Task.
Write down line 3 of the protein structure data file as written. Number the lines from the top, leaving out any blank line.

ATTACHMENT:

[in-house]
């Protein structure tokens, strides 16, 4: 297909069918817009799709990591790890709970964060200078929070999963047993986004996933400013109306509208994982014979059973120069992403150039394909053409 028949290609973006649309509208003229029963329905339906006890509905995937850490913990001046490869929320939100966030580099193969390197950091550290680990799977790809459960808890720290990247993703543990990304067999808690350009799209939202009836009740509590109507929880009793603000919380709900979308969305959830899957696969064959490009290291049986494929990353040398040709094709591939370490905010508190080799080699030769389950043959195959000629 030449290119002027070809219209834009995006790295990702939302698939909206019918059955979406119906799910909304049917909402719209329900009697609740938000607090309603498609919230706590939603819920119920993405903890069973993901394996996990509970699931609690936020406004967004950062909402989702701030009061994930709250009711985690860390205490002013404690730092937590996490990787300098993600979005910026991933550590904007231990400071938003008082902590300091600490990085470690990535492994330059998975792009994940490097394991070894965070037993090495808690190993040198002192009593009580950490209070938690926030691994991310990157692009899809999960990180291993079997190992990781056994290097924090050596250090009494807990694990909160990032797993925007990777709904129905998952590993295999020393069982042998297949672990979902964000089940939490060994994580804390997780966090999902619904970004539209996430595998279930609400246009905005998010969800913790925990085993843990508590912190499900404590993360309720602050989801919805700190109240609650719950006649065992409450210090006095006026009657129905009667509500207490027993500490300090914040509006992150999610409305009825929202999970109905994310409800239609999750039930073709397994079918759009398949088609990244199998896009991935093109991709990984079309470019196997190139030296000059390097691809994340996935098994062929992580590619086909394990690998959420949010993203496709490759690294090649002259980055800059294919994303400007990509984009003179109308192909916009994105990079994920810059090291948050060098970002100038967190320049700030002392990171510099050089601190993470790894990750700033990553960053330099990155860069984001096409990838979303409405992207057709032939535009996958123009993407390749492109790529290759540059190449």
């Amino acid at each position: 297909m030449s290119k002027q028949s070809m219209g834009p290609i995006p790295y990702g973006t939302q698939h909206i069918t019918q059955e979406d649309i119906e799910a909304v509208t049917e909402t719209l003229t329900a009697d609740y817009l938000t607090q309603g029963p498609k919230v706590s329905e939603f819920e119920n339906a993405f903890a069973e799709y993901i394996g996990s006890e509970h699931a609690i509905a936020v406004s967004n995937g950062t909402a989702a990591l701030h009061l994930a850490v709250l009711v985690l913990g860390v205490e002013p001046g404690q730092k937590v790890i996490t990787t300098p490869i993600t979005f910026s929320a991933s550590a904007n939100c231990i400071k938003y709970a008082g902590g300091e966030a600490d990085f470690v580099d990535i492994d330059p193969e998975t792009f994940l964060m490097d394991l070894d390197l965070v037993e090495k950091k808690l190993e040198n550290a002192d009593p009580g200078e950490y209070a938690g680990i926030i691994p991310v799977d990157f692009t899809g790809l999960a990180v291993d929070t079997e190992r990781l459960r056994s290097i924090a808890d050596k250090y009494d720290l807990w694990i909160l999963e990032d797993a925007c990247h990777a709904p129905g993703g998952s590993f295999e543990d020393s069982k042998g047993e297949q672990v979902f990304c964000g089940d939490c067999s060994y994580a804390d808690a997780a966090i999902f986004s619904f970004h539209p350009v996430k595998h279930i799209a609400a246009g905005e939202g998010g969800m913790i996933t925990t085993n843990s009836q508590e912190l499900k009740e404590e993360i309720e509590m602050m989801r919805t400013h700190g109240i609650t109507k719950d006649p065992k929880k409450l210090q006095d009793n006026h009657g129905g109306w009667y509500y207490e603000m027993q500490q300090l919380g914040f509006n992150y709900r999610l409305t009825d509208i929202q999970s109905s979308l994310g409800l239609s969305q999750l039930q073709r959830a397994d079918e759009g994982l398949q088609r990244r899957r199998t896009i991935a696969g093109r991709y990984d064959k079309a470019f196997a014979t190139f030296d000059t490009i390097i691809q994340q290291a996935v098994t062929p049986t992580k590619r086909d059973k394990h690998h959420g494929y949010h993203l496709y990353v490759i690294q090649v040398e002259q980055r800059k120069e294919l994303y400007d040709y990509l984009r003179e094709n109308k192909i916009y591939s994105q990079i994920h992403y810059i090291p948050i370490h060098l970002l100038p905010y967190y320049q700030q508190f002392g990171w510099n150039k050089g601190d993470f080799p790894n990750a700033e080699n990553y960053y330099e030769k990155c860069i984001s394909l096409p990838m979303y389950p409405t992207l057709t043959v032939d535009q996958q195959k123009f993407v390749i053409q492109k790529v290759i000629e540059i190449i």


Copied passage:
């Amino acid at each position: 297909m030449s290119k002027q028949s070809m219209g834009p290609i995006p790295y990702g973006t939302q698939h909206i069918t019918q059955e979406d649309i119906e799910a909304v509208t049917e909402t719209l003229t329900a009697d609740y817009l938000t607090q309603g029963p498609k919230v706590s329905e939603f819920e119920n339906a993405f903890a069973e799709y993901i394996g996990s006890e509970h699931a609690i509905a936020v406004s967004n995937g950062t909402a989702a990591l701030h009061l994930a850490v709250l009711v985690l913990g860390v205490e002013p001046g404690q730092k937590v790890i996490t990787t300098p490869i993600t979005f910026s929320a991933s550590a904007n939100c231990i400071k938003y709970a008082g902590g300091e966030a600490d990085f470690v580099d990535i492994d330059p193969e998975t792009f994940l964060m490097d394991l070894d390197l965070v037993e090495k950091k808690l190993e040198n550290a002192d009593p009580g200078e950490y209070a938690g680990i926030i691994p991310v799977d990157f692009t899809g790809l999960a990180v291993d929070t079997e190992r990781l459960r056994s290097i924090a808890d050596k250090y009494d720290l807990w694990i909160l999963e990032d797993a925007c990247h990777a709904p129905g993703g998952s590993f295999e543990d020393s069982k042998g047993e297949q672990v979902f990304c964000g089940d939490c067999s060994y994580a804390d808690a997780a966090i999902f986004s619904f970004h539209p350009v996430k595998h279930i799209a609400a246009g905005e939202g998010g969800m913790i996933t925990t085993n843990s009836q508590e912190l499900k009740e404590e993360i309720e509590m602050m989801r919805t400013h700190g109240i609650t109507k719950d006649p065992k929880k409450l210090q006095d009793n006026h009657g129905g109306w009667y509500y207490e603000m027993q500490q300090l919380g914040f509006n992150y709900r999610l409305t009825d509208i929202q999970s109905s979308l994310g409800l239609s969305q999750l039930q073709r959830a397994d079918e759009g994982l398949q088609r990244r899957r199998t896009i991935a696969g093109r991709y990984d064959k079309a470019f196997a014979t190139f030296d000059t490009i390097i691809q994340q290291a996935v098994t062929p049986t992580k590619r086909d059973k394990h690998h959420g494929y949010h993203l496709y990353v490759i690294q090649v040398e002259q980055r800059k120069e294919l994303y400007d040709y990509l984009r003179e094709n109308k192909i916009y591939s994105q990079i994920h992403y810059i090291p948050i370490h060098l970002l100038p905010y967190y320049q700030q508190f002392g990171w510099n150039k050089g601190d993470f080799p790894n990750a700033e080699n990553y960053y330099e030769k990155c860069i984001s394909l096409p990838m979303y389950p409405t992207l057709t043959v032939d535009q996958q195959k123009f993407v390749i053409q492109k790529v290759i000629e540059i190449i």